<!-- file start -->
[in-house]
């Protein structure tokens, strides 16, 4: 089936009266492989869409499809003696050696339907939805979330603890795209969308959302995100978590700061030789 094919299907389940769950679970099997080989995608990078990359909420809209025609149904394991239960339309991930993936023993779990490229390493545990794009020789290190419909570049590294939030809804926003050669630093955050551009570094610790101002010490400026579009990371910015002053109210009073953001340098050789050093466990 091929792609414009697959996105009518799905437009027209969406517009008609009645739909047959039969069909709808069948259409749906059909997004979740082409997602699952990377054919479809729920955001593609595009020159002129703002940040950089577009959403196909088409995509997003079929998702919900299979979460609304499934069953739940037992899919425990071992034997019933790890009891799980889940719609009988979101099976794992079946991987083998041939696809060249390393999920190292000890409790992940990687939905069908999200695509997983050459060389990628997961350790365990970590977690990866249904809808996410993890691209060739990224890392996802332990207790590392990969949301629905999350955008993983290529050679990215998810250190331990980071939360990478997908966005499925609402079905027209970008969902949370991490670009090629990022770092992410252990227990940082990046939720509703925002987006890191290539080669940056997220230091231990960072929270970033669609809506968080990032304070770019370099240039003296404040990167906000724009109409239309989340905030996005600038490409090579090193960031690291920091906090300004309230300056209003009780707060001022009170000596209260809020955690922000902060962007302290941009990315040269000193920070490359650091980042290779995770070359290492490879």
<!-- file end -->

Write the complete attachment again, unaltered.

[in-house]
């Protein structure tokens, strides 16, 4: 089936009266492989869409499809003696050696339907939805979330603890795209969308959302995100978590700061030789 094919299907389940769950679970099997080989995608990078990359909420809209025609149904394991239960339309991930993936023993779990490229390493545990794009020789290190419909570049590294939030809804926003050669630093955050551009570094610790101002010490400026579009990371910015002053109210009073953001340098050789050093466990 091929792609414009697959996105009518799905437009027209969406517009008609009645739909047959039969069909709808069948259409749906059909997004979740082409997602699952990377054919479809729920955001593609595009020159002129703002940040950089577009959403196909088409995509997003079929998702919900299979979460609304499934069953739940037992899919425990071992034997019933790890009891799980889940719609009988979101099976794992079946991987083998041939696809060249390393999920190292000890409790992940990687939905069908999200695509997983050459060389990628997961350790365990970590977690990866249904809808996410993890691209060739990224890392996802332990207790590392990969949301629905999350955008993983290529050679990215998810250190331990980071939360990478997908966005499925609402079905027209970008969902949370991490670009090629990022770092992410252990227990940082990046939720509703925002987006890191290539080669940056997220230091231990960072929270970033669609809506968080990032304070770019370099240039003296404040990167906000724009109409239309989340905030996005600038490409090579090193960031690291920091906090300004309230300056209003009780707060001022009170000596209260809020955690922000902060962007302290941009990315040269000193920070490359650091980042290779995770070359290492490879």